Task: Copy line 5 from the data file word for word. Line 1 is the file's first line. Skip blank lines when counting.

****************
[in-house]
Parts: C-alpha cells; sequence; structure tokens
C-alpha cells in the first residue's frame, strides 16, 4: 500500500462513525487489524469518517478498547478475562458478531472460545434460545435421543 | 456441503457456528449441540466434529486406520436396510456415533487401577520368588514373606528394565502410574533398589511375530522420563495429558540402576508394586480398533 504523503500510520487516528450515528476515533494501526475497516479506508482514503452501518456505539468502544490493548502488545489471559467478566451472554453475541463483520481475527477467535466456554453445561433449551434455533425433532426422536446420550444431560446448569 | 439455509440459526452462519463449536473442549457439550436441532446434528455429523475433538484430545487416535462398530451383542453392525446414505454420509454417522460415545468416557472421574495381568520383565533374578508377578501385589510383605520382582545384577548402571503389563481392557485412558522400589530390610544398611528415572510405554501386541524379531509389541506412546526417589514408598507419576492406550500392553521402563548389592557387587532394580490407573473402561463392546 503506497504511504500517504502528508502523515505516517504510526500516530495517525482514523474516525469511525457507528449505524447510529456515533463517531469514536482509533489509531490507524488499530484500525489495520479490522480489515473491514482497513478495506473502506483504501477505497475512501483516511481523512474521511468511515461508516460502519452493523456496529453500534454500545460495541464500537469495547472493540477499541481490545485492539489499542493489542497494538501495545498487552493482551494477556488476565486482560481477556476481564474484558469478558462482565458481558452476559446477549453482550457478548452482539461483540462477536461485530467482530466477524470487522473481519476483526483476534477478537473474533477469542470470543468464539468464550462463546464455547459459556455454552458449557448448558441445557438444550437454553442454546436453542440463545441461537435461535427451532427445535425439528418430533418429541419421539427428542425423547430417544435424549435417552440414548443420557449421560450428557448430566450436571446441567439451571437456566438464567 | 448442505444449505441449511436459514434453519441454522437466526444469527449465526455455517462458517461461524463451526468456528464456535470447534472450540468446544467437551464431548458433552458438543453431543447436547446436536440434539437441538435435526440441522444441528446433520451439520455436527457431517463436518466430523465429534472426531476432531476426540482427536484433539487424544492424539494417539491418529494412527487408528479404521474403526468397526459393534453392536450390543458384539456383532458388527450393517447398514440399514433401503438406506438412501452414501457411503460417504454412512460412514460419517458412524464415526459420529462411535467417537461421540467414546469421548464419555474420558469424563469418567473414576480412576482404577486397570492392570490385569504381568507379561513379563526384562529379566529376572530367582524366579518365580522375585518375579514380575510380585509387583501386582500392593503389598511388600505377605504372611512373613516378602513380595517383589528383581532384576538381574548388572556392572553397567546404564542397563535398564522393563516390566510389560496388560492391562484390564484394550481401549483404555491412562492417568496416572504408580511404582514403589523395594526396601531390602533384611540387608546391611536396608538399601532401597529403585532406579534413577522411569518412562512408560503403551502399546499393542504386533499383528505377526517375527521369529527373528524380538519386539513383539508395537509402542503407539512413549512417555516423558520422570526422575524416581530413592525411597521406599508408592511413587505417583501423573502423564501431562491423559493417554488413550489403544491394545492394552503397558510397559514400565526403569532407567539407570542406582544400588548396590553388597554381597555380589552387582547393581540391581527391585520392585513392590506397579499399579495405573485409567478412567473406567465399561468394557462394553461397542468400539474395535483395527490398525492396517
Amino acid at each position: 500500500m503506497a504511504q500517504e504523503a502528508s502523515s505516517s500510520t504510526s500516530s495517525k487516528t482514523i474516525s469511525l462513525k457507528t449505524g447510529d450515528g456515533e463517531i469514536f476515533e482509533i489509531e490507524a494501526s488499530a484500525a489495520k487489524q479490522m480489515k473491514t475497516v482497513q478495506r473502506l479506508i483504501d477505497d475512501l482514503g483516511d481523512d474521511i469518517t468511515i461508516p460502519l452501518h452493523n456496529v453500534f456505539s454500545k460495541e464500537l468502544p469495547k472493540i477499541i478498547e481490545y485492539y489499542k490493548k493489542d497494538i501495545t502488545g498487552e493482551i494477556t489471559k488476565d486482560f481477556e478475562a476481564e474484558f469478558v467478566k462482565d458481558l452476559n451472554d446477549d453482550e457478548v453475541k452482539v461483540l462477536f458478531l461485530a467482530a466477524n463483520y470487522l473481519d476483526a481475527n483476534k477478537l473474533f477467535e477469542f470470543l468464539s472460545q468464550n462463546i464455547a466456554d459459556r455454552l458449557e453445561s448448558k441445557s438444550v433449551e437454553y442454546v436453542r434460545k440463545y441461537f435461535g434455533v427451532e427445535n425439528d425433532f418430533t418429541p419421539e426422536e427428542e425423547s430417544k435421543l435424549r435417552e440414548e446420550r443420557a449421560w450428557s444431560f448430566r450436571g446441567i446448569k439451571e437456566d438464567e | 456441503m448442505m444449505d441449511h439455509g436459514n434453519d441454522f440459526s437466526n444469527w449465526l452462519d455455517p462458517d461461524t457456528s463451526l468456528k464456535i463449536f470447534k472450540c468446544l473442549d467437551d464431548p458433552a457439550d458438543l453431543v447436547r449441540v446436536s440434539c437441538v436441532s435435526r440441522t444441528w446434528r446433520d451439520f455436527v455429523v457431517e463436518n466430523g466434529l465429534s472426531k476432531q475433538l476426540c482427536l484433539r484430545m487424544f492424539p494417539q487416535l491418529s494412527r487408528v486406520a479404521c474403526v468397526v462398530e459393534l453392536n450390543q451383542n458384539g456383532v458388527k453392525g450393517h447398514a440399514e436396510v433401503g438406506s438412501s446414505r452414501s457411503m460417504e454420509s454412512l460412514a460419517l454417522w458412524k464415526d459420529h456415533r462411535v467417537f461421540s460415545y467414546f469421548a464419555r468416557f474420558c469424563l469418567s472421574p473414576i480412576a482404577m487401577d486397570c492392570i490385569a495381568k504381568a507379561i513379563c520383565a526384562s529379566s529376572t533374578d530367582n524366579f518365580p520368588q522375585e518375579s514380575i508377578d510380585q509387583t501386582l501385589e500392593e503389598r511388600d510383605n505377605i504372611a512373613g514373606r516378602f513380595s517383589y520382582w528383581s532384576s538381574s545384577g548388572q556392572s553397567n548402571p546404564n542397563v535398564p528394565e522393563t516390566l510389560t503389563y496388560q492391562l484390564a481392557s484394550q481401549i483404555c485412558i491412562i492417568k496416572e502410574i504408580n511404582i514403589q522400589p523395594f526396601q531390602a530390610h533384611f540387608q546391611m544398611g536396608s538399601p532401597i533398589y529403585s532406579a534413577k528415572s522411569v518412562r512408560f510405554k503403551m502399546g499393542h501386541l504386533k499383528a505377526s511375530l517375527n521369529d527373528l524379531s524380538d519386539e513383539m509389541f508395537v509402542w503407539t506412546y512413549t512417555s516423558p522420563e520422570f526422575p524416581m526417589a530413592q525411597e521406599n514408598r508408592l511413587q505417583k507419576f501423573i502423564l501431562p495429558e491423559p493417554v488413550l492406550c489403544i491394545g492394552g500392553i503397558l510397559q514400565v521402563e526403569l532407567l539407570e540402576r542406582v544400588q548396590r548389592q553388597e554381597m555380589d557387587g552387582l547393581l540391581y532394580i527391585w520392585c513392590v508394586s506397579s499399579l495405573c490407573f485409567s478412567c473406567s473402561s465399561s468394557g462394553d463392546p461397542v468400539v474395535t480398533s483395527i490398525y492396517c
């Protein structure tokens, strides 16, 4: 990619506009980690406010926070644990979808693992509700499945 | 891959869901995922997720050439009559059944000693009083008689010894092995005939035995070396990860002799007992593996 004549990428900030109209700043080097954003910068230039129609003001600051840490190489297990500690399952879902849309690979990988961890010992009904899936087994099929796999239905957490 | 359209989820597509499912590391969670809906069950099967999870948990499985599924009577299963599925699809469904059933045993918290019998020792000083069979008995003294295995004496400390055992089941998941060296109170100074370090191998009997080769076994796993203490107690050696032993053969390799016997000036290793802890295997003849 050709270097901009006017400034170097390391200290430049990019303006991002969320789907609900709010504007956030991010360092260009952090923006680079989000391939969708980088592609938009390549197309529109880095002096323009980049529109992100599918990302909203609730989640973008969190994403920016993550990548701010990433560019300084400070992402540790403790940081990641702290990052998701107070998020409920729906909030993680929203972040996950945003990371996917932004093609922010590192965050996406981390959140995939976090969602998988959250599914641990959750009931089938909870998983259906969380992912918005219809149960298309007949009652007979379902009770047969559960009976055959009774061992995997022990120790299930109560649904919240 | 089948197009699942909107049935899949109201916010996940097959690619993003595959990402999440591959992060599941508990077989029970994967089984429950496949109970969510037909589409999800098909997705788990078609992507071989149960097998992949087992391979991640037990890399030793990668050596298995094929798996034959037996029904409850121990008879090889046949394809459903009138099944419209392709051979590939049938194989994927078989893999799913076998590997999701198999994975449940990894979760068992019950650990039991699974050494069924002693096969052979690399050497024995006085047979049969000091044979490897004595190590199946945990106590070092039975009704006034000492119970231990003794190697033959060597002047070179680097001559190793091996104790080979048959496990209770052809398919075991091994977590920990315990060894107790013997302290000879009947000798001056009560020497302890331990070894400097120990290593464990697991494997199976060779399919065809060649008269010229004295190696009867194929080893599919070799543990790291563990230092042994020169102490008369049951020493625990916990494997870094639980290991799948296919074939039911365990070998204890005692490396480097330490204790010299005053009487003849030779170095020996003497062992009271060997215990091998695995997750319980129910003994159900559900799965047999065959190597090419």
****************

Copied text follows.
């Protein structure tokens, strides 16, 4: 990619506009980690406010926070644990979808693992509700499945 | 891959869901995922997720050439009559059944000693009083008689010894092995005939035995070396990860002799007992593996 004549990428900030109209700043080097954003910068230039129609003001600051840490190489297990500690399952879902849309690979990988961890010992009904899936087994099929796999239905957490 | 359209989820597509499912590391969670809906069950099967999870948990499985599924009577299963599925699809469904059933045993918290019998020792000083069979008995003294295995004496400390055992089941998941060296109170100074370090191998009997080769076994796993203490107690050696032993053969390799016997000036290793802890295997003849 050709270097901009006017400034170097390391200290430049990019303006991002969320789907609900709010504007956030991010360092260009952090923006680079989000391939969708980088592609938009390549197309529109880095002096323009980049529109992100599918990302909203609730989640973008969190994403920016993550990548701010990433560019300084400070992402540790403790940081990641702290990052998701107070998020409920729906909030993680929203972040996950945003990371996917932004093609922010590192965050996406981390959140995939976090969602998988959250599914641990959750009931089938909870998983259906969380992912918005219809149960298309007949009652007979379902009770047969559960009976055959009774061992995997022990120790299930109560649904919240 | 089948197009699942909107049935899949109201916010996940097959690619993003595959990402999440591959992060599941508990077989029970994967089984429950496949109970969510037909589409999800098909997705788990078609992507071989149960097998992949087992391979991640037990890399030793990668050596298995094929798996034959037996029904409850121990008879090889046949394809459903009138099944419209392709051979590939049938194989994927078989893999799913076998590997999701198999994975449940990894979760068992019950650990039991699974050494069924002693096969052979690399050497024995006085047979049969000091044979490897004595190590199946945990106590070092039975009704006034000492119970231990003794190697033959060597002047070179680097001559190793091996104790080979048959496990209770052809398919075991091994977590920990315990060894107790013997302290000879009947000798001056009560020497302890331990070894400097120990290593464990697991494997199976060779399919065809060649008269010229004295190696009867194929080893599919070799543990790291563990230092042994020169102490008369049951020493625990916990494997870094639980290991799948296919074939039911365990070998204890005692490396480097330490204790010299005053009487003849030779170095020996003497062992009271060997215990091998695995997750319980129910003994159900559900799965047999065959190597090419």